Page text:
College Students Lack Knowledge in History and Politics

June 24, 2008

College Students Don't Know HistoryNew research shows that most college students don’t know the sequential order of civil war battles and other historical facts about American wars, as well as general knowledge of politics.

The Intercollegiate Studies Institute (ISI), who analyzed the data, revealed that college seniors scored an average of 52.7 percent correct on the series of war-history-related questions that were asked of them. College freshman scored an average of 47.5 percent correct.

“… Educators, especially those at America’s colleges, need to do a better job of teaching students about this nation’s struggles to battle injustice and those that have died preserving our freedom,” said Dr. Richard Brake, the director of university stewardship at ISI.

The 60-multiple-choice survey questions had four subject areas: American history, government, international relations and the market economy. Fourteen thousand randomly selected college seniors and freshman on 50 campuses nationwide took the survey. The University of Connecticut, Department of Public Policy, administered the study.

In the study, Concordia University in Nebraska added the most knowledge to its students; seniors outscored freshman by 14.4 percent. Cornell University seniors gained the least knowledge, -7.1 percent, from freshman to senior. Both school’s seniors still received a failing grade on average. Harvard seniors scored best, but the overall average was 69.6 percent, a D+ grade.

The study revealed that colleges that do well in popular rankings with U.S. News & World Report–Yale, Duke, Cornell and Princeton–typically don’t do well in advancing civic knowledge. The rankings do not take into account any measure of knowledge or skills acquired in college, the study notes.

Findings concluded that students who gained more civic knowledge were more likely to vote and engage in other civic activities than students who gained less. And college seniors whose families engaged in frequent conversations about history and current events tended to learn more.

Minority college seniors answered less than half of the exam questions correctly on average.

According to the study, some college students appeared to have “unlearned” what they once knew, a phenomenon called “negative learning.” Defenders of the colleges who scored low in gaining civic knowledge stated that students spend their college years on different, or more advanced, subjects and critical thinking skills. In response, the ISI questions whether students can think rationally on a subject they know little about.

Most seniors at Princeton, Cornell, Carnegie, Mellon, Washington, Wheaton and Rochester had not completed even one American history course according to the study. “What that means is that these colleges, like the vast majority of American colleges and universities, do not require their students for graduation to take an American history course,” said Dr. Brake. “It is our considered belief that this has contributed mightily to the inability of American undergraduates to gain a working knowledge of the story of their country, something that if allowed to continue, will make our citizenry less able to govern themselves wisely in the future.”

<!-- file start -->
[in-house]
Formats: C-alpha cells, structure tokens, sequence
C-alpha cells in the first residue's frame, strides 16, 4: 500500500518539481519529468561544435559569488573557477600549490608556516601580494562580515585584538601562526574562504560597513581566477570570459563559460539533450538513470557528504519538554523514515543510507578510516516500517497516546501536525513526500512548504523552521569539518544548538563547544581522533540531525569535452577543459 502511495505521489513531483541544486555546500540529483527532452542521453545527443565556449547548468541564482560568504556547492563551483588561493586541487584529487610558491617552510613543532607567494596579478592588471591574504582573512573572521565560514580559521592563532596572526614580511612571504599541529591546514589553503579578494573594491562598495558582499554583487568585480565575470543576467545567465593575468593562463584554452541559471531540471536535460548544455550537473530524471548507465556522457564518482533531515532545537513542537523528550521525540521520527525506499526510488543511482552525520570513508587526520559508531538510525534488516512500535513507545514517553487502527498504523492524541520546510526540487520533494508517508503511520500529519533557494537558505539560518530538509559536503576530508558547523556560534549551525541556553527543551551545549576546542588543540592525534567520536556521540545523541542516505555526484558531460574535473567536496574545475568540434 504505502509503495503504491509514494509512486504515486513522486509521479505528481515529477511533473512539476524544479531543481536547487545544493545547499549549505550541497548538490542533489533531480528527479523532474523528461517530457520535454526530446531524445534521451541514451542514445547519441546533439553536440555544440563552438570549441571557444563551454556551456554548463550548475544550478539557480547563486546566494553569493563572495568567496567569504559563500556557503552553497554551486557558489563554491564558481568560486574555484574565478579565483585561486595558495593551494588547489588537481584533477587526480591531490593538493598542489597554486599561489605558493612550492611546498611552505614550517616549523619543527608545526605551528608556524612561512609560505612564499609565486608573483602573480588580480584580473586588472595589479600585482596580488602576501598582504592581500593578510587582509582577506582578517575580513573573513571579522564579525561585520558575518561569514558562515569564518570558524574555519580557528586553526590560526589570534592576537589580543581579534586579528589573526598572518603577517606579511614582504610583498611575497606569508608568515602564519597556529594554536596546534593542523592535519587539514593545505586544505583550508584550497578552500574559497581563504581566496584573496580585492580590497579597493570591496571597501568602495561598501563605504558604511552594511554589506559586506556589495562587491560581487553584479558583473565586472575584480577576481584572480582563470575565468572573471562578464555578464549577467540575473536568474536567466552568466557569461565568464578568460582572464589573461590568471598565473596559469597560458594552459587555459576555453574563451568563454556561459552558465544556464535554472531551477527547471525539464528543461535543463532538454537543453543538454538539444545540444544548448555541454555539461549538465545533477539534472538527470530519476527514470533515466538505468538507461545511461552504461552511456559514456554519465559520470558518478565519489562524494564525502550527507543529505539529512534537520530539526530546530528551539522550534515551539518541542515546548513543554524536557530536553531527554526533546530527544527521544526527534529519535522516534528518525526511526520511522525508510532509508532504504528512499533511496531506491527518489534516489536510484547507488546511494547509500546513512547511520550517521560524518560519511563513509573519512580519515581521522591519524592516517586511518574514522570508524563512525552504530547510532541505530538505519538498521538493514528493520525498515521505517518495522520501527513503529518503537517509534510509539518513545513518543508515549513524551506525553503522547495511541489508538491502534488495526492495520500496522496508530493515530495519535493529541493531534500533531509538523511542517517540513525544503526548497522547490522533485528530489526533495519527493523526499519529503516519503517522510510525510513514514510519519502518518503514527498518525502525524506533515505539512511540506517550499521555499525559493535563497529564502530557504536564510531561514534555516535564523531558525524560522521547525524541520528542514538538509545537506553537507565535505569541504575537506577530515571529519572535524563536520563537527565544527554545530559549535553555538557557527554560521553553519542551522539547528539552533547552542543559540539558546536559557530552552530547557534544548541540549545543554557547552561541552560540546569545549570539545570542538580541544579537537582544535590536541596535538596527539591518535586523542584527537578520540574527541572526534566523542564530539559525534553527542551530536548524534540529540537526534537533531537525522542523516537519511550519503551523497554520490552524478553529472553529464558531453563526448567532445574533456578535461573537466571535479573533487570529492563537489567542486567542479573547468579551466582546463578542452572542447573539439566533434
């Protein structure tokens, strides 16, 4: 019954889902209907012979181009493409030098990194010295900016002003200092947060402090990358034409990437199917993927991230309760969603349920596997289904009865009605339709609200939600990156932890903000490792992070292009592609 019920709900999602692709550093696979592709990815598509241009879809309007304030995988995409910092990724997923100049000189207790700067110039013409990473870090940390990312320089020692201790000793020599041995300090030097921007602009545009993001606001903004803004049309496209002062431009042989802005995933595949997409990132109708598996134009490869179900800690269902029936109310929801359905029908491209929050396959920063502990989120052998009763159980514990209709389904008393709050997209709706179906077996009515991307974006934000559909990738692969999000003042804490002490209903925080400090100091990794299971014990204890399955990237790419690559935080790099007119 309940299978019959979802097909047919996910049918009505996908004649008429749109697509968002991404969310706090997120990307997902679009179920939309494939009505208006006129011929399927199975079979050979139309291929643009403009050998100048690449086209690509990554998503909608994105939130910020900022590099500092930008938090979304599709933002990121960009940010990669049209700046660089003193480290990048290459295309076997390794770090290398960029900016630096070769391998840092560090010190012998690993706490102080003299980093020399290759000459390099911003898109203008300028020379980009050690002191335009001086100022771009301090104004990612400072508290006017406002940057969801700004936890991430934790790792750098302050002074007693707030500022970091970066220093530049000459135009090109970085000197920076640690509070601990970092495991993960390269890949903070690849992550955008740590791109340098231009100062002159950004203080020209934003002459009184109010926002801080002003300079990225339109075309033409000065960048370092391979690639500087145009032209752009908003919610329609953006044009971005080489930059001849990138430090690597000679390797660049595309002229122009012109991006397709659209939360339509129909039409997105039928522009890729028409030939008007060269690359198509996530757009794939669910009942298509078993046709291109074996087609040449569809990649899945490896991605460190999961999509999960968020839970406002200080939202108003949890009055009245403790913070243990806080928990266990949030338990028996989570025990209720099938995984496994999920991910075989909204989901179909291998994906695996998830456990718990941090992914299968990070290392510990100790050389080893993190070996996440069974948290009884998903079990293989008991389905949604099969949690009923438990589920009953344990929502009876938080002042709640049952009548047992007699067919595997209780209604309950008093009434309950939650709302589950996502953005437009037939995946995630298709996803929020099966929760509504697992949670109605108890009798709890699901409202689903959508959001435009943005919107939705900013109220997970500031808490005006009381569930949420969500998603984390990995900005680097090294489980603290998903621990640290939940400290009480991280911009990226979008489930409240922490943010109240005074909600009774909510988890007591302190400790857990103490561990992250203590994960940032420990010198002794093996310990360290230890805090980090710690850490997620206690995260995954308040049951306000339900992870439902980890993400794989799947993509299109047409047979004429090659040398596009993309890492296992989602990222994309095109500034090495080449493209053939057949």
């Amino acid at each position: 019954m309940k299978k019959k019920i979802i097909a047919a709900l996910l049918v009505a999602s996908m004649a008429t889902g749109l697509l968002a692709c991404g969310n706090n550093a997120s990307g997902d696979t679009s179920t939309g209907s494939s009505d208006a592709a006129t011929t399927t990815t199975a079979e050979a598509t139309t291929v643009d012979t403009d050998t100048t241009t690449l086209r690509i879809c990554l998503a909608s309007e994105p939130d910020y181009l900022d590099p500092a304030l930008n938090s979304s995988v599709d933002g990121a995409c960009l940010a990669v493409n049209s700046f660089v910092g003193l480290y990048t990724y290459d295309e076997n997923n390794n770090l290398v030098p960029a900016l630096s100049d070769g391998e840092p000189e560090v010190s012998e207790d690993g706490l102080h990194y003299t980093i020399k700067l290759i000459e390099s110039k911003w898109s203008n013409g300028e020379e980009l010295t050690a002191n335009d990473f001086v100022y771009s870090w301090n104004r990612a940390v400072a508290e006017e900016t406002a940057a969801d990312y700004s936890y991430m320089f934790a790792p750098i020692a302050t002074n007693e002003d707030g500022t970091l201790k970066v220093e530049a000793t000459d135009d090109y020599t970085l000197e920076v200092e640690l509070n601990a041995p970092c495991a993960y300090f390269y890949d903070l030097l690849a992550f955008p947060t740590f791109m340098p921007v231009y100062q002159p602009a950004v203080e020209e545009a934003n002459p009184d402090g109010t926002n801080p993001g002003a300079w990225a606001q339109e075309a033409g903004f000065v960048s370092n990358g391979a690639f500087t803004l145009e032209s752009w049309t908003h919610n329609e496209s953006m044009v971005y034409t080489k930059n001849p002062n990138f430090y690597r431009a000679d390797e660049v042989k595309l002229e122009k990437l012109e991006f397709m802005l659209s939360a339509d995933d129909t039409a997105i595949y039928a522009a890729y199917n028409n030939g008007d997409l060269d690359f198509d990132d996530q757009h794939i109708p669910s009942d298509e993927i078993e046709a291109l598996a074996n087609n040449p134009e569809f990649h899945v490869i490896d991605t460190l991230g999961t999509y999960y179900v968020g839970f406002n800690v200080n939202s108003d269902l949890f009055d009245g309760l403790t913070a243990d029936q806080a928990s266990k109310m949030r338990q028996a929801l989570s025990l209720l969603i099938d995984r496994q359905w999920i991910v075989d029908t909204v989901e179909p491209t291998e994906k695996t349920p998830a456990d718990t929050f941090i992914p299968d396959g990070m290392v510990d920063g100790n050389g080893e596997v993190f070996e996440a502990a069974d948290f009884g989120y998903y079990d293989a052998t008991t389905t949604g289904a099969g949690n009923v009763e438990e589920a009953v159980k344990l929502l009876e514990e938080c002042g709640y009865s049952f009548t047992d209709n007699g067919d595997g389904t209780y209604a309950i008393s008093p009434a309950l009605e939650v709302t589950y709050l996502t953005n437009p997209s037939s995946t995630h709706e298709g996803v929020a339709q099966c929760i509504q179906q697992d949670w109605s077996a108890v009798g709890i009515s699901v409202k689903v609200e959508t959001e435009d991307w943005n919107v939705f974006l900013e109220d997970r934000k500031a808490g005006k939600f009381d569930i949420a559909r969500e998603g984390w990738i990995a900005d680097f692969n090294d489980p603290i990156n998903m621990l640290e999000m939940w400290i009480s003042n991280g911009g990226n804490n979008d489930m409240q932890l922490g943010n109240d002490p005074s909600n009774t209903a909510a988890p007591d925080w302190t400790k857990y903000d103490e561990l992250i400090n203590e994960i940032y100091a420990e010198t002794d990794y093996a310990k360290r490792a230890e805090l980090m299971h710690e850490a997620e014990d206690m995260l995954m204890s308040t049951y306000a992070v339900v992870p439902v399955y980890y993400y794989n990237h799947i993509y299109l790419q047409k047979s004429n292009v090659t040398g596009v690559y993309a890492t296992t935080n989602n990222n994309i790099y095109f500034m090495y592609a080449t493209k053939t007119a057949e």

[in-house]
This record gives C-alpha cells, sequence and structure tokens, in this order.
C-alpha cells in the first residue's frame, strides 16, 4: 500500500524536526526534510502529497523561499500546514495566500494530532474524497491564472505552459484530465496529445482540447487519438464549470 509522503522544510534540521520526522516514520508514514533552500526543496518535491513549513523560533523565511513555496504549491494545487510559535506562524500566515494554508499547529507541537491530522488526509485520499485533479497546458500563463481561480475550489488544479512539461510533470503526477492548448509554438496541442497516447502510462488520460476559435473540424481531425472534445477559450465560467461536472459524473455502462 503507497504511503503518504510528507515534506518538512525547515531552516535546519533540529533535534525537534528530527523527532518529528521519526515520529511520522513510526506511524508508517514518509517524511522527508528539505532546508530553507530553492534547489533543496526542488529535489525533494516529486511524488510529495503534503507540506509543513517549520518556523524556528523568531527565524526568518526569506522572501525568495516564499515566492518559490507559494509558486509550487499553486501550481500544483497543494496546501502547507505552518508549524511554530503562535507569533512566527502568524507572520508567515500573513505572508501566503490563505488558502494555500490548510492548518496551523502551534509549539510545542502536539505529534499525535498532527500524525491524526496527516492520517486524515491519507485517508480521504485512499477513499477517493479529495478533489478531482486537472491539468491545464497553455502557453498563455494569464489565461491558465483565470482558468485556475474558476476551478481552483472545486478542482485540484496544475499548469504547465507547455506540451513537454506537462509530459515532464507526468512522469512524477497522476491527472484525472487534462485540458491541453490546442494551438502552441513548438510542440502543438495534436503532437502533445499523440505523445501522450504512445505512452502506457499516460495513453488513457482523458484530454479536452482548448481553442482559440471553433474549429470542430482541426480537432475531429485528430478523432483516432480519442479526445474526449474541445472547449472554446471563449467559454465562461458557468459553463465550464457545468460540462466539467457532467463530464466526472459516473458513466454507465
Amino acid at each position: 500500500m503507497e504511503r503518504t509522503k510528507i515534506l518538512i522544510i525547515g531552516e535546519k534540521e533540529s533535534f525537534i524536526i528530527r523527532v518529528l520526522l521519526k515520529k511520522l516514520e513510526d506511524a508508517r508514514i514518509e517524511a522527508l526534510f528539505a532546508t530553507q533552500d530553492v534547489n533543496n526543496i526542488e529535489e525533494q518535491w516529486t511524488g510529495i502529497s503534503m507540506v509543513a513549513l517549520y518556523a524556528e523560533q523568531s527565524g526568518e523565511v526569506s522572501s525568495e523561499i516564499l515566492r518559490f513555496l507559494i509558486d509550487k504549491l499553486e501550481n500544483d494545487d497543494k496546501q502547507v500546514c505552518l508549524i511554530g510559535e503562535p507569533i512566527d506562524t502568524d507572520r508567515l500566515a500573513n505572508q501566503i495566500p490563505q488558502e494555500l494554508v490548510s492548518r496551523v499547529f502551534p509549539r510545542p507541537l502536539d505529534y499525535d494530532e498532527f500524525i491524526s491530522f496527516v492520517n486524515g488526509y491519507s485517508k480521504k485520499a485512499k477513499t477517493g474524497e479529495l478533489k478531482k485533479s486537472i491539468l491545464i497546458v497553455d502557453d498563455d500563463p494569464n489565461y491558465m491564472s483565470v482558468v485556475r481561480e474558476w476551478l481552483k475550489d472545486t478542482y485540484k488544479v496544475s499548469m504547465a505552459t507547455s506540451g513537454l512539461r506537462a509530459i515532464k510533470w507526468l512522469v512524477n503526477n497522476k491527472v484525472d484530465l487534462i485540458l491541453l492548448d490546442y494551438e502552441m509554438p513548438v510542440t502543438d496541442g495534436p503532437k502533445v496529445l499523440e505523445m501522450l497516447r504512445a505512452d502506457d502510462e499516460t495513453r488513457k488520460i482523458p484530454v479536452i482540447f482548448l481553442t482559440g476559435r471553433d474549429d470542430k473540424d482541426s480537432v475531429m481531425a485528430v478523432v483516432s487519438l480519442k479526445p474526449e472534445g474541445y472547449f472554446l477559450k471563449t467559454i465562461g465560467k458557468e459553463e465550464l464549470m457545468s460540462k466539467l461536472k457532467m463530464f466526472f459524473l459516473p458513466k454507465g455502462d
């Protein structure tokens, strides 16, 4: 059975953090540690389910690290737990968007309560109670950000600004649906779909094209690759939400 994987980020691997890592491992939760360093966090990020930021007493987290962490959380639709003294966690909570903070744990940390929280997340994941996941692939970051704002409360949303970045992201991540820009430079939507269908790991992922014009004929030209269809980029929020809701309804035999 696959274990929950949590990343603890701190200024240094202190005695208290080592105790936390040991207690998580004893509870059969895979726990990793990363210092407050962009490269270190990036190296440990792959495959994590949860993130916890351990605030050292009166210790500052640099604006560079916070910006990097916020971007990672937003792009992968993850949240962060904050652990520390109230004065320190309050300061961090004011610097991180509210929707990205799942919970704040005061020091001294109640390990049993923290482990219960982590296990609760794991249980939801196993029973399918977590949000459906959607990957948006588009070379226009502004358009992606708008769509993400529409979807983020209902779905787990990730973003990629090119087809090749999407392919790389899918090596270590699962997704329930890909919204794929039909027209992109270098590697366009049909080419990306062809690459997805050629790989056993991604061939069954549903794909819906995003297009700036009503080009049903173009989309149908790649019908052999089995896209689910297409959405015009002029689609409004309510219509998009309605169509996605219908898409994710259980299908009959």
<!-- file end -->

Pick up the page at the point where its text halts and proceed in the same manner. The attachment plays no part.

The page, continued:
A phone call to several of these universities and visiting their Web sites produced confirming results. Princeton University’s Web site, for example, states, “Princeton is committed to offering an academic program that allows each student to achieve a truly liberal education. Although each department and school has its own requirements, the University requirements for graduation transcend the boundaries of specialization and provide all students with a common language and common skills.” For some majors, an “historical analysis” class is offered.

Up until the late 60s and 70s, Dr. Brake states that many of the top schools had core curricula that required all students to take basic subjects like history, literature, philosophy, math and government courses. Now, as long as certain distribution requirements are met–which Dr. Brake contends are purposely broad and vague–students can take, essentially, whatever they want.

So why is learning about U.S. history so important?

“I know it’s a cliché, but one of the great values in learning about your own history, and that of other cultures, is that by doing so, you have a greater likelihood of not repeating the mistakes of the past, as well as emulating the successes,” said Dr. Brake. “This is particularly important for a self-governing republic that asks its citizens to exercise sound judgment when selecting their present and future leaders. Historical knowledge is essential to the cultivation of prudence and wisdom, two essential virtues in self-governing societies.

“A firm knowledge of history also tends to cure one of both naive utopianism as well as abject pessimism, since you become aware that mankind is capable of both great good and great evil, and so you become less susceptible to sweeping over-generalizations of all kinds. In that sense, history tends to make one less abstract and ideological,” said Dr. Brake.

Dr. Brake also states that knowing history can help people with everyday problem-solving, since problem-solution variables have already been considered and the outcomes revealed.

On a philosophic note, Dr. Drake states that a respect for history encourages a respect for the best of culture, since historical memory is very closely tied to the maintenance of the successful habits, beliefs, customs, and traditions that make up a way of life.

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